Naperville landmark still home for North Central’s students
May 12, 2011 6:02PM
The original part of North Central College’s Old Main housed classrooms, the library, seminary, chapel, offices and dormitories for men on the fourth and fifth floors.
Today, the building houses the college’s mailroom, switchboard, some classrooms, and the offices of the president, admissions, financial aid, business affairs, development, alumni relations, marketing and communications, institutional advancement, academic affairs, enrollment management and student affairs, and graduate and continuing education. The second floor includes Smith Hall, named for the college’s first president, A.A. Smith, and longest-term faculty member, his son, Henry Cowles Smith.
A $6.4 million renovation and expansion of Old Main began in 1997 and was completed in 1998. The 5,000-square-foot fifth floor was added to the center and southern portions of the structure as part of the project. Additional restrooms and an elevator were installed.
A portion of the roof was damaged by fire during the renovation project, the cause and origin of which were undetermined. Old wooden beams damaged by the fire were so strong, they didn’t burn. They were subsequently cleaned up and shored up and remain. During the renovation, an 1870 silver dollar was found.
The building’s current size is 45,762 square feet. It stands 92 feet tall.
Inside the ground floor is a mini-hall of history, including an old bell from the tower and photos of the school’s nine presidents.
Old Main was designed by architect John Mills van Osdel, who also designed the Palmer House in Chicago and the Illinois Governor’s Mansion.
Sources: Kim Butler, North Central archivist; Ted Slowik, North Central director of PR and media relations; and Paul Loscheider, VP business affairs.
Updated: September 24, 2012 6:25AM
Of the Naperville landmarks named to the American Institute of Architects’ Illinois Great Places list a few years ago, only one is a building.
Lesser known than the other two — Centennial Beach and the Riverwalk — this building was created with limestone from the quarry that became the beach.
It is likely the only building in town that ever had 300 to 400 classroom chairs put on the roof one fall day in the 1950s.
It might also be the only Naperville building with an old slate chalkboard — with German writing still on it — buried behind a wall.
And certainly it must have been the only five-story Naperville building, which as late as 1997 had no elevators and just one restroom found in the basement.
For its first 30 years, it was all of North Central College. Today it is known as Old Main.
Old Main’s cornerstone was laid May 17, 1870. On Tuesday, North Central College kicks off a 150th birthday celebration for the 2,900-student, 59-acre school that occupies a large swath east of downtown. Originally North-Western College, the school moved here from Plainfield in 1861 after Naperville lured it here with $25,000 and 8 acres east of downtown, donated by resident Delcar Sleight.
Old Main, as completed in 1871 at a cost of $32,152, consisted of the five-story north tower and a shorter section to the south, now the center section. The current south area wasn’t built for another 20 years, and no other major work was done on the building for more than 100 years. In 1998, the taller center section was added and the major renovation took place.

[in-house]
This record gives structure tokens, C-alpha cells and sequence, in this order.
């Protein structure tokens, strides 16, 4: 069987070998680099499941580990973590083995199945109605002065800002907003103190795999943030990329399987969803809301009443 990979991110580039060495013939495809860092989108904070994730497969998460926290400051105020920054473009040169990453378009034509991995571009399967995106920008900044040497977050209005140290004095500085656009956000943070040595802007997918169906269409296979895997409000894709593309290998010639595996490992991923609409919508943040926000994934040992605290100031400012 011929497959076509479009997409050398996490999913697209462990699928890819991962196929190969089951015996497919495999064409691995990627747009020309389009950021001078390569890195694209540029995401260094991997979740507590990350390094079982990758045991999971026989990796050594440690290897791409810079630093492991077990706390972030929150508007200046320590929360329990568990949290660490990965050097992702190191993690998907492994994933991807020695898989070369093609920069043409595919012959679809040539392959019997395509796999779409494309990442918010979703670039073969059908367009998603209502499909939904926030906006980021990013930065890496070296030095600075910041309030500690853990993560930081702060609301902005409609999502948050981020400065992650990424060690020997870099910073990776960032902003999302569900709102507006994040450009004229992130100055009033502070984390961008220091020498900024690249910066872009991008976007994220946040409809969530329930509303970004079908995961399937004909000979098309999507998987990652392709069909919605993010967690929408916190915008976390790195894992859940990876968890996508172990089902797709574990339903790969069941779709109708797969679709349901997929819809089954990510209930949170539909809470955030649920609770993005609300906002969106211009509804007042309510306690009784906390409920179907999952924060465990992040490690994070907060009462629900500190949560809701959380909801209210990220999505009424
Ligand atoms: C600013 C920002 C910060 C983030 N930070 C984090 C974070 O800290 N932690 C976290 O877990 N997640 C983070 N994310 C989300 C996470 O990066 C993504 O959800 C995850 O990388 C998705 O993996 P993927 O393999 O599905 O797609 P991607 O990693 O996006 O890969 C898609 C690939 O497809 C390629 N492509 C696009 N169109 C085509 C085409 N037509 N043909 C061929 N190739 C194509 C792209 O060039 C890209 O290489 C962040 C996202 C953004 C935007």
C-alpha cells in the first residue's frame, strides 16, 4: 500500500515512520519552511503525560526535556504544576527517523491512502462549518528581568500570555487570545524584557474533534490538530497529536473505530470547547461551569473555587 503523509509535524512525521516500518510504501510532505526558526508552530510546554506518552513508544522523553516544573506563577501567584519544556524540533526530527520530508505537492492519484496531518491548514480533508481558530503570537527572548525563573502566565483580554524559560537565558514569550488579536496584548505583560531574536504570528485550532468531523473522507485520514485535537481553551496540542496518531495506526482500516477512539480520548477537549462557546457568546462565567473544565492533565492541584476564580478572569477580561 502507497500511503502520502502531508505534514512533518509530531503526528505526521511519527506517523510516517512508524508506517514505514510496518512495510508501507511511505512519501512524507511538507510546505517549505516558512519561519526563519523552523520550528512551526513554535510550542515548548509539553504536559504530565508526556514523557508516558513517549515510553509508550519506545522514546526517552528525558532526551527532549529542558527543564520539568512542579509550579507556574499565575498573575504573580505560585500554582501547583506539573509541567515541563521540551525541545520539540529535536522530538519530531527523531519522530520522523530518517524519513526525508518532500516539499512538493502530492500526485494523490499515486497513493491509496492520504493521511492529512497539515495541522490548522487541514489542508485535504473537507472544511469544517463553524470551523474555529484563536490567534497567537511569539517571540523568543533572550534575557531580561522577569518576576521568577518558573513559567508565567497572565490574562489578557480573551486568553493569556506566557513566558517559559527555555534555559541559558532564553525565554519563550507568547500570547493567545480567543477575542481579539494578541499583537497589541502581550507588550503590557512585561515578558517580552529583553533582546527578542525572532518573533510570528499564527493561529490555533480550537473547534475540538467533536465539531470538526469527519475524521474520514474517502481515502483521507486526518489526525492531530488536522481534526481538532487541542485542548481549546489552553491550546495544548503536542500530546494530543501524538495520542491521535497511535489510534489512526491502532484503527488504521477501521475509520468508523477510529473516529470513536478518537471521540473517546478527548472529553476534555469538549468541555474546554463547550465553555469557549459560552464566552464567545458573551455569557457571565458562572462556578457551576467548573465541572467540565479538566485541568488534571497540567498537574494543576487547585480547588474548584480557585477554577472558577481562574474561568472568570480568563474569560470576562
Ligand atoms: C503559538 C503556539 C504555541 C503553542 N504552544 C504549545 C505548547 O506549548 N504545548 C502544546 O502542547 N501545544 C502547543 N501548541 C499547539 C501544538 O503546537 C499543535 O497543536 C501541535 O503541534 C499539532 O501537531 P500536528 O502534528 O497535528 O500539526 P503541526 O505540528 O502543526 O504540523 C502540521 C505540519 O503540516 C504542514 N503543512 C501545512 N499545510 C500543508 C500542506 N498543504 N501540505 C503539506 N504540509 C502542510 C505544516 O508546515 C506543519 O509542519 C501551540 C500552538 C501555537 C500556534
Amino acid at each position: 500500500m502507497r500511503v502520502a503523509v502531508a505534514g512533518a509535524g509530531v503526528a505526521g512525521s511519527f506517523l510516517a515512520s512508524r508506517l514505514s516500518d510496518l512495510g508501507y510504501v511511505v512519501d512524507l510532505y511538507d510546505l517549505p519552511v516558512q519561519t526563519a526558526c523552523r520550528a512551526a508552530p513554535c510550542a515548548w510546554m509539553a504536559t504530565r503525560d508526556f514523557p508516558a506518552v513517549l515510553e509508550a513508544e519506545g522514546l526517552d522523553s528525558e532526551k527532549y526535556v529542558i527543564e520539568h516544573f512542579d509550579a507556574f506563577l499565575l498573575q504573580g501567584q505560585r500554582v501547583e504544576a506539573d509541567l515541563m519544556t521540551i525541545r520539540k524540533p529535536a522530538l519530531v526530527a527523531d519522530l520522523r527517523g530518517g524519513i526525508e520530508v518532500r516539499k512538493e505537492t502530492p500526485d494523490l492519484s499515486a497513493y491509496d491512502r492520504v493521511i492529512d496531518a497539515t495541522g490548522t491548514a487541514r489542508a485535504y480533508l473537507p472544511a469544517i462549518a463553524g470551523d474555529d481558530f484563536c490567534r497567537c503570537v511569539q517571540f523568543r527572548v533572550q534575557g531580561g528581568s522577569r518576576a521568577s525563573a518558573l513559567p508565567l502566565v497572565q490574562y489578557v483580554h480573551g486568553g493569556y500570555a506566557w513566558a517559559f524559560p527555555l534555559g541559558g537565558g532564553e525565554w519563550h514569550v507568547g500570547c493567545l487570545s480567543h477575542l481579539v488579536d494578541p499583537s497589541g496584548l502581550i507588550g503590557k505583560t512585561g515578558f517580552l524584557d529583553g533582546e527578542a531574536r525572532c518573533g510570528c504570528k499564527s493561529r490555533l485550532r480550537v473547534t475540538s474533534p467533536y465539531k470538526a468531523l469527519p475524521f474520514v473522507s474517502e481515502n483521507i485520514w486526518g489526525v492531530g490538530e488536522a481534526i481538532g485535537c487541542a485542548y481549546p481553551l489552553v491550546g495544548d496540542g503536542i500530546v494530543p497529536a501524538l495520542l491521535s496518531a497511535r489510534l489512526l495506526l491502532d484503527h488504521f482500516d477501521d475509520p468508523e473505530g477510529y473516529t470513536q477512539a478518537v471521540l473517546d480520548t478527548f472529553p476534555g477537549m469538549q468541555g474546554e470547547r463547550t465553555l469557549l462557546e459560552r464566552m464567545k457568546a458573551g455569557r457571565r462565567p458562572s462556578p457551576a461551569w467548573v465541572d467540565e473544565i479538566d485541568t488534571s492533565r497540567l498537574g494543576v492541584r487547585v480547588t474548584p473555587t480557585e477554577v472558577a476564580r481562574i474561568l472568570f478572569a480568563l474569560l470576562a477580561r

Old Main originally had 25 chimneys and was heated by coal until 1982, when electricity was installed.
Building for students
North Central Trustee Dick Wehrli remembers all his classes were in the “well-built” Old Main before “they really fixed it up and installed heating and air conditioning and elevators.”
His favorite area was the basement “recreation center,” which consisted of a ping-pong table and “a couple of lounge chairs, which were usually full.”
Wehrli, who earned his bachelor of science in business administration and accounting in 1956, owns Naperville Ready-Mix, Naperville Excavating and DuKane Precast. But when he remembers Old Main the way it used to be, he doesn’t think about the building itself.
“You think about the teachers that were there, the other students you met,” he said.
That sort of memory is one reason there are still classes in Old Main, said Paul Loscheider, vice president for business affairs.
“(When the building was remodeled,) we could have had faculty offices there. But we elected to make them classrooms,” he said. “We want students in the building — that’s what we’re here for. The students are around here to get to know not just the faculty but administrators. We all have an opportunity to impact the young people’s lives.”
Old Main occupies a special place in many hearts. Loscheider often sees people taking photos of the iconic building from the wide expanse of lawn on the west side — where, a century ago, horses were once left when their riders entered the building.
Alumni who attended the school before 1998 remember when North Central’s radio station was housed
on the top floor of the building. Whenever a very long song played on WONC in those days, it was more
than likely because the DJ was taking a bathroom break all the way down — then back up — five flights of wooden stairs.
But Wehrli’s favorite memory is of the day the classroom chairs appeared on Old Main’s lower roof. The unnamed students did it, he said, to get a day off from school.
Though Wehrli vividly remembers the sight of the chairs atop Old Main, he does not remember whether he was involved. “I know I waited this long before I talked about it.”
Joni Hirsch Blackman is the author of “Downtown Naperville.” Contact her at firstname.lastname@example.org.